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Aim

To determine the effect of population size on the rate of growth in cress seeds

Background theory

A species population size may stay fairly stable over time or rise and fall
quite suddenly with a regular pattern. The size of a population depends
upon the balance between the death rate and birth rate.
Carrying capacity is the maximum population size that can be maintained
over a period of time in a particular habitat.
The graph shows population growth over time.
At the Lag phase there may only be a few individuals, still acclimatising to
their habitat. The birth rate is low and the growth
is slow.
At the log phase the resources are plentiful and
conditions are good. The rate of reproduction is
fast and exceeds mortality. The population size
increases rapidly.
At the stationary phase the population size has
levelled out at the carrying capacity. The habitat
cannot support a larger population. In this stage
the birth and death rates are equal. Therefore
the population size stays stable or fluctuates
very slightly up and down in response to small
variations in environmental conditions each year.
The habitat cannot support a larger population because of factors that
limit the growth in population size. These are limiting factors.
They may include the availability of:
o Food
o Water
o Light
o Oxygen
For the cress that I am investigating, the limiting factors could be the
amount of water available and the amount of light as each seed will be
competing. As the population of the cress increases, the % germination
will decrease as the accessibility to the resources will become more
restricted.

Method
1. Take 10 100ml beakers and label them separately using Sharpie marker.
Labels 20,40,60,80,100,120,140,160,180,200.
2. Place filter paper in the base of the beaker. Make sure that the filter paper
fits the circumference of the beaker and there is limited space between
the paper and the glass edge. This will prevent many seeds from getting
trapped below the paper and having a disadvantage.
3. Count out the correct number of seeds to the label on the side of the
beaker. Place the seeds on the filter paper.
4. Fill up the beaker with 3ml of water. Be sure not to displace any seeds
from the paper.
5. Place a square of cling film over the top of the beaker, including excess
that can wrap around the sides of the beaker.

6. Secure the cling film tightly with a rubber band to prevent the loss of
air/water.
7. Place the beakers in a cool, light area; preferably next to a window.
8. After a week, count the number of seeds that have germinated in each
beaker.
9. Also, measure the height of the stems of the germinated seeds. Measure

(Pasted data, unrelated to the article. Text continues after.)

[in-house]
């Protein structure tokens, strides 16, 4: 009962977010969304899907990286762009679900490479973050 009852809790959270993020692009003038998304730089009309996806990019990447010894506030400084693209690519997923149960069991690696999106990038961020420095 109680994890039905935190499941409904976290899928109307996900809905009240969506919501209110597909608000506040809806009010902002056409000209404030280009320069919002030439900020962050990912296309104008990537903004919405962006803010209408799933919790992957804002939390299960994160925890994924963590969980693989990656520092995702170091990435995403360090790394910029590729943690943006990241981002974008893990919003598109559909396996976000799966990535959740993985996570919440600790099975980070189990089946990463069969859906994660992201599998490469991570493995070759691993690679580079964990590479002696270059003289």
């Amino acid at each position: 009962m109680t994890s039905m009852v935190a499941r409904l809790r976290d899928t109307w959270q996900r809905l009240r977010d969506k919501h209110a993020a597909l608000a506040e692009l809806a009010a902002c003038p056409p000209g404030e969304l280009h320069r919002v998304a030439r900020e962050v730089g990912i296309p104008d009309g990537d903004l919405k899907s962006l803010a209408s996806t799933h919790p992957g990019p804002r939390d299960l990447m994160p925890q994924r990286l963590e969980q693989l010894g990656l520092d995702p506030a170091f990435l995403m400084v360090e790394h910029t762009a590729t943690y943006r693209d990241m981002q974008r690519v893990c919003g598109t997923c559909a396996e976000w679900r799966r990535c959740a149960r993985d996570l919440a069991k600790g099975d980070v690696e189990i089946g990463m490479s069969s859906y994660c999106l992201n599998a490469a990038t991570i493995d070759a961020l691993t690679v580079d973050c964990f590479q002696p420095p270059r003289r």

in mm.

Results Table
Population
size number
of seeds
20
40
60
80
100
120
140
160
180
200

%
germination

Height of stem
(mm)

5
5
5
3.75
1
4.17
0.71
3.75
5.6
0

40
39
45
51
57
51
30
40
35
0

Evaluation
The data we have collected after leaving the cress seeds for a week show no
apparent correlation. The relationship between the number of cress seeds and %
germination and height of stem does not demonstrate a strong trend. To begin
with, an increase in the number of seeds does increase the height of the stem up
until 140 seeds where the height drops to the lowest height. This shows that the
dependent variable does not cause the independent variable to increase or
decrease. The height of the stem decreases from 140 seeds onwards. If we were
to discard the outliers (140 seeds) the trend shows that the higher the number of
seeds, the taller the stem is. This could be because the larger population gives
the community a higher chance of growing to a higher height. Also, when there is
competition for light between a plant and its neighbours, height growth will help
individual plants avoid and of the shading effects of its neighbours on itself and
enable it to acquire more of the light source.
This small correlation does not occur when regarding the % of germination. The
trend is non-existent as it is completely random with no curvature of the graph.
The graph also shows peaks and troughs with 3% between them for the %
germination. The seeds did not germinate well at all within a week as the highest
% germination we recorded was 5.6 and that was within the 180 seeded
populations. This could have been due to the conditions we provided. Some
could have been prevented from germinating due to the lack of light. The beaker
could have had an object obstructing the light from flooding the seeds exposure.

This could have been the case for the beaker with 200 seeds as no seed
germinated. This also could have been because of the lack of nutrients and water
for the population to grow. However, when we counted the number of seeds, we
noticed that the environment of where the cress seeds where growing was
extremely wet. So maybe, there was too much water. We could have drowned
the seeds and provided them with too much water. We also could have not put in
enough filter paper, so the water might not have been taken up well enough.
References: OCR biology A2 text book.